I was talking with a friend this morning about a long layover he had a few days ago. He was flying from Austin to Charlotte via DFW, in order to attend a family get-together. His American Airlines flight from DFW to Charlotte was cancelled, and he had to wait several hours for the next available seat.
The information in this well-done article at CreditCards.com would have helped him:
Award Wallet has a blog post listing credit cards that offer trip-delay insurance, and the details for each one. In general, the best insurance is offered by the credit cards with the highest annual fees.
For example, four cards with $450 annual fee (Citi Prestige, Citi AAdvantage Executive World Elite, Chase Sapphire Reserve and Ritz-Carlton Rewards) will pay out up to $500 for delays as little as 3 or 6 hours.
All the other cards listed (with exception of Barclay Arrival Plus) require that your delay be at least 12 hours.
Whenever you are planning a trip out of Austin, it’s always a good idea to check Frontier Airlines.
From time to time the discount airline has sales, reducing its already low airfares. For example, Secret Flying had a recent post on one of their Flash Sales which featured ticket prices as low as $19 one-way.
Aloha! There are still some great deals for flights to the different islands of Hawai’i. The Points Guy has a blog post about some $293 round-trip airfares from Albuquerque and Denver, both of which you can reach inexpensively on Southwest.
Airlines offering these fares include Alaska, American, Hawaiian and United. If you can wait a year, Southwest should be in the mix also.
Search Google Flights for your particular date pair(s) to see the low prices available now. Aloha.
Solo Traveler World occasionally re-runs this informative post describing no- or low-cost ways to get a tour of a city when you travel.
One of the sources listed is Global Greeters. This is a network of individuals in 25+ locations around the world who will show you their city free of charge.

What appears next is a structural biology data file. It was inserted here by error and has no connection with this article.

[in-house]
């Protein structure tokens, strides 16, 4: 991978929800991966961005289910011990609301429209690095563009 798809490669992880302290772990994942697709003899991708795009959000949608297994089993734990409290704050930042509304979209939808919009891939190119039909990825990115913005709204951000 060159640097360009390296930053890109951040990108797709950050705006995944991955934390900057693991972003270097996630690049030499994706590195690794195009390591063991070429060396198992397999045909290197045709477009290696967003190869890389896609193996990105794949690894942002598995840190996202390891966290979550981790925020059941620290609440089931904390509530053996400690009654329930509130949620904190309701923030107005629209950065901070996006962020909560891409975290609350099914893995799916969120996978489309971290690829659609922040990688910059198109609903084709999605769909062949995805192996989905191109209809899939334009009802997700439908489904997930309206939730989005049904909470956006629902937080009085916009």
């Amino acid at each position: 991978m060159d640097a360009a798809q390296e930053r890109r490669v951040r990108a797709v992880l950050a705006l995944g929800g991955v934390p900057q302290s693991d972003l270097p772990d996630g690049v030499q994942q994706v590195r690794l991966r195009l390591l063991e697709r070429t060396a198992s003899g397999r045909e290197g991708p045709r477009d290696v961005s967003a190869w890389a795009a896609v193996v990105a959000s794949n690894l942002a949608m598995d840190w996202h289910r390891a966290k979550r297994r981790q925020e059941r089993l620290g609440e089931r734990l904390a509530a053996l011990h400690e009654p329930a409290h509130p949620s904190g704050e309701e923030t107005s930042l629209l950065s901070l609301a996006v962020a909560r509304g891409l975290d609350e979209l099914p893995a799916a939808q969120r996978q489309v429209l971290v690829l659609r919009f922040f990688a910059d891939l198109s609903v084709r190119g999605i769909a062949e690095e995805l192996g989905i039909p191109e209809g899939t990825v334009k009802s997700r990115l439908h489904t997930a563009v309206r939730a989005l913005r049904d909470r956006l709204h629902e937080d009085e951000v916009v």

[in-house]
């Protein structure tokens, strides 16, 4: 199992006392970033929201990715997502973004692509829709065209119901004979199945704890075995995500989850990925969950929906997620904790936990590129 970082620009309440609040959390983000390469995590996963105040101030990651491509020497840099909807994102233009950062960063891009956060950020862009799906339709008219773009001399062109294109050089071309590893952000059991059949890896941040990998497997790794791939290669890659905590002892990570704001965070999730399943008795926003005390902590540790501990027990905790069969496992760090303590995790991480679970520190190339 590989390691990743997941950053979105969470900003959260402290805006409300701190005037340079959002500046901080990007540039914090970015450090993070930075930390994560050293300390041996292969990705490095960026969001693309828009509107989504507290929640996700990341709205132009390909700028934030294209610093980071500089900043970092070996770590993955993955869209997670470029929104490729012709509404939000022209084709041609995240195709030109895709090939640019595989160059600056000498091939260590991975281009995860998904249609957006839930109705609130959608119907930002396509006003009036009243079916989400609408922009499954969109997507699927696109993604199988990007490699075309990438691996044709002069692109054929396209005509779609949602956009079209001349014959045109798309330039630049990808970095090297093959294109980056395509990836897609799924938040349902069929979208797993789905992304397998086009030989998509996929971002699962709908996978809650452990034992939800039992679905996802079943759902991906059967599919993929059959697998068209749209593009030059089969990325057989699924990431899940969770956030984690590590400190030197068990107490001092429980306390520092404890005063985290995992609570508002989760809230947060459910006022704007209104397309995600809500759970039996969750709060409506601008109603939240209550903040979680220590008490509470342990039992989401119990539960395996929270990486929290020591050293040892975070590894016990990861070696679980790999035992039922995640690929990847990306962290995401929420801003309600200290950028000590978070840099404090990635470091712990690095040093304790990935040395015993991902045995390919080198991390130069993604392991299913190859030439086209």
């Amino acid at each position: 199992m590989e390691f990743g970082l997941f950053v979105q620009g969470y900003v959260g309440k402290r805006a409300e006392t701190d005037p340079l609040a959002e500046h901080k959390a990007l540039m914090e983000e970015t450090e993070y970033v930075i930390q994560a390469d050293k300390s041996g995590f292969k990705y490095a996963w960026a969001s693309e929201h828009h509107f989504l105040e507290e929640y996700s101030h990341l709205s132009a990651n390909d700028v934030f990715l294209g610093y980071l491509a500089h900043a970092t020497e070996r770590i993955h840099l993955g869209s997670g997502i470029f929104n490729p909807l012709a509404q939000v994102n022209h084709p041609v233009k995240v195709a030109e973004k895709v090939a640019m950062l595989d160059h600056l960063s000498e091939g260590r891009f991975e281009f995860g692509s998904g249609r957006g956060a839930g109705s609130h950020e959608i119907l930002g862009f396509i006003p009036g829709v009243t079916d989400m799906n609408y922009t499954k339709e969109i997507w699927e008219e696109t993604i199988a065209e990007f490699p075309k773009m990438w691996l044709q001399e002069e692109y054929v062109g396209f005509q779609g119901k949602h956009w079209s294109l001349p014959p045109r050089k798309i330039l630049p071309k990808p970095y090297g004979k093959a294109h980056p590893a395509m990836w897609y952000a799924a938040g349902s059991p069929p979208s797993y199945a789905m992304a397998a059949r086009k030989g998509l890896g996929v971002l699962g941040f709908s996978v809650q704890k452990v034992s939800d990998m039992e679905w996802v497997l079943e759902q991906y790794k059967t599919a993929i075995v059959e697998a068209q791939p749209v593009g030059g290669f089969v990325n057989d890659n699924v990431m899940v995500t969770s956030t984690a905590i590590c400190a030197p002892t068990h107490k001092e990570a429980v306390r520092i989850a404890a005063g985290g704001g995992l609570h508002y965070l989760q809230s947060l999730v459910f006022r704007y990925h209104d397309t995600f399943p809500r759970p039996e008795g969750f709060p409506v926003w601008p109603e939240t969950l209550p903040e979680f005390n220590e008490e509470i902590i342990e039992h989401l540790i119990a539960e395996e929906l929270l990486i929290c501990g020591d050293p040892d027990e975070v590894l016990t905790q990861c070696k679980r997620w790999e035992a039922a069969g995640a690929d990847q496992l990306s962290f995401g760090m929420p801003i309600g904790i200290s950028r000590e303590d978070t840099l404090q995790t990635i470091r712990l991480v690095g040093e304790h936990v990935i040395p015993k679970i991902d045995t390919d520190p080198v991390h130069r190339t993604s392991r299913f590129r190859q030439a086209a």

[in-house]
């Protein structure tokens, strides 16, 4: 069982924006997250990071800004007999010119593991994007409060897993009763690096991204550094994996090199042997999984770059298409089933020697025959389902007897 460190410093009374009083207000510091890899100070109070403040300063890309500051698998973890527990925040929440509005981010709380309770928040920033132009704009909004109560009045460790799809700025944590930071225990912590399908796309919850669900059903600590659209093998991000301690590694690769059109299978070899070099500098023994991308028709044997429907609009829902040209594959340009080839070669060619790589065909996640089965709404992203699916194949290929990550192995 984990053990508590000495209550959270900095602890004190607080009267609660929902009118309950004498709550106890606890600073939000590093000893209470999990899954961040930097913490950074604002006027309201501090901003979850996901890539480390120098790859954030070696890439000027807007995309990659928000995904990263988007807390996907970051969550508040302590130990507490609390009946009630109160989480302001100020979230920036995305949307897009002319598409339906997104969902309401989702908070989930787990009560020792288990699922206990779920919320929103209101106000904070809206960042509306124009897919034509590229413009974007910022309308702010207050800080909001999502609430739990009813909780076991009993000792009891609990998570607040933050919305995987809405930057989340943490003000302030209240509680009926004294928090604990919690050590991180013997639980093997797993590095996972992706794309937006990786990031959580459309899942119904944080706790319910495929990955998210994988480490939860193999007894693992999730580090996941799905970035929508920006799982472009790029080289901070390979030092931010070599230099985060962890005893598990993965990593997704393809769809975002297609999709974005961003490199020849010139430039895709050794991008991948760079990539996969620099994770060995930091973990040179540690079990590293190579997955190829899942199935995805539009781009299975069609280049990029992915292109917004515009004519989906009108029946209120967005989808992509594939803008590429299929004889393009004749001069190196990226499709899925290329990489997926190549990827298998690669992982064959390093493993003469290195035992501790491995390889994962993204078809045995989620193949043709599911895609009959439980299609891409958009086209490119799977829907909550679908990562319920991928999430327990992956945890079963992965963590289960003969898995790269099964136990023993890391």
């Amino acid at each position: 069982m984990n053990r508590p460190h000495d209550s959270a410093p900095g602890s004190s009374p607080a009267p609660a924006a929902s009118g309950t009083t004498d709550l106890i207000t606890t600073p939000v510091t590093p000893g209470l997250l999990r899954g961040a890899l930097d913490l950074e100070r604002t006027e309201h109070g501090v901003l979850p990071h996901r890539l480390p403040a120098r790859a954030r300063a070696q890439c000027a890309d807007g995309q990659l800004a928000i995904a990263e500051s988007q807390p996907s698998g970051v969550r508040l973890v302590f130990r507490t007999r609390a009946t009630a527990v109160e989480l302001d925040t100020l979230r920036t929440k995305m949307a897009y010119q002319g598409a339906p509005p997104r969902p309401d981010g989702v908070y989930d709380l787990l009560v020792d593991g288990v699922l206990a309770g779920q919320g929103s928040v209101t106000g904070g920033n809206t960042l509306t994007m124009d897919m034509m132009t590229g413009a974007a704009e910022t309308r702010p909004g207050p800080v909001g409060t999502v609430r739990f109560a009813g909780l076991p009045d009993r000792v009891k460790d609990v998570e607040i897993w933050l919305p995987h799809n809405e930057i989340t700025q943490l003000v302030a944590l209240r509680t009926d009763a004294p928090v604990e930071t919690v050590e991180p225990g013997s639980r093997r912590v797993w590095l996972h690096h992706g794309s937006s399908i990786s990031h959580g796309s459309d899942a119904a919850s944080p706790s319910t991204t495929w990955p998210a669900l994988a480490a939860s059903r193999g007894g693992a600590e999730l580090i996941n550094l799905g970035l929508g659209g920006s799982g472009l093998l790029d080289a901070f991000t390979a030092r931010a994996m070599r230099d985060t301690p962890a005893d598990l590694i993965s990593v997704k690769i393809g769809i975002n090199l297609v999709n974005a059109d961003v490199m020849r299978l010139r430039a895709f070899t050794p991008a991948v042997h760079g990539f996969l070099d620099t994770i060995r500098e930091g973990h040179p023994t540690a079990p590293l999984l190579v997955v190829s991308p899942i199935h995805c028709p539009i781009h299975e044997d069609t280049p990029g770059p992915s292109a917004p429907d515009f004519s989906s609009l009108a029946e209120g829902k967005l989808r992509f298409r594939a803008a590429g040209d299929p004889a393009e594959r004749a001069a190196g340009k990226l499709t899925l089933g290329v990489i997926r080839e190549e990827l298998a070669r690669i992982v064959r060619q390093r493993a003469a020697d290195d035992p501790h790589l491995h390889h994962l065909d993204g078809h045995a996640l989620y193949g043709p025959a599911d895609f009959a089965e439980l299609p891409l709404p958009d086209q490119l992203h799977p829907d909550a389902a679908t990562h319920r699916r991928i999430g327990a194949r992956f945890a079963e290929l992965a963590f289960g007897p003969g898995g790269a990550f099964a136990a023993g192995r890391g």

Another idea is the “free walking tours” that you can find online. Note, however, that the guides on these tours are charged (by the website owner) for every person who shows up for a tour…therefore, you should tip your guide generously so they don’t actually lose money.
While the blog post lists 7 sources of free guided tours, one of the commenters adds an eighth source…couchsurfing.
Back in the day, not long ago, parking at casinos along The Strip in Las Vegas was free. Nowadays that free parking is becoming a thing of the past, as budget buffets did.
But, there are still a few opportunities for free self-park on The Strip, and even free valet parking. MommyPoints has listed six, and a commentor added a seventh. Here is the list, generally from north to south:
As reported on Travel Weekly, a new record has been set by passengers caught trying to take firearms through security at U.S. airports. In the week cited, 104 guns were found by TSA agents at checkpoints, breaking the old record of 97. Of the 104 guns found, 80 were loaded.
In all of 2017, the TSA found 3,391 firearms in carry-on baggage.
Many, probably most, of the firearms were carried by properly-licensed individuals. It’s likely that most were brought to the airport accidentally, with no sinister motives.
On Jan. 6, 2017, a passenger legally checked his 9mm handgun onto a flight headed for Ft. Lauderdale, Florida. Upon landing, upon retrieving his luggage he loaded the gun and shot 11 people at baggage claim, killing five of them.
There are other scams, of course, and if you travel you will encounter them at some point. I’ve been very lucky so far in avoiding loss, but am aware that could change at any time while traveling.
My best advice is to make a photocopy of the information page of your passport, keep a spare credit card and some cash somewhere other than your purse or wallet, and (men) keep your wallet somewhere other than your back pocket.
Much to the (probable) dismay of online travel agencies like Hipmunk and Expedia, Google has a feature called Google Flights that shows airline schedules and prices in an easy-to-use format.
Recently, Google Flights has been gaining additional capabilities that make it even more useful to travelers. For example, the site gives an idea of how much legroom a flight has by showing “seat pitch”, like 28″ or 31″ (larger numbers are better). You can also see if a flight offers wi-fi, if seats have power ports, and if there are extra fees for things like seat selection and overhead-bin usage.
Recent additions include price tracking and suggestions for the best days to purchase a ticket (based upon historical price trends).
Note that Google Flights does not show the schedules for every carrier, Southwest Airlines being a notable example.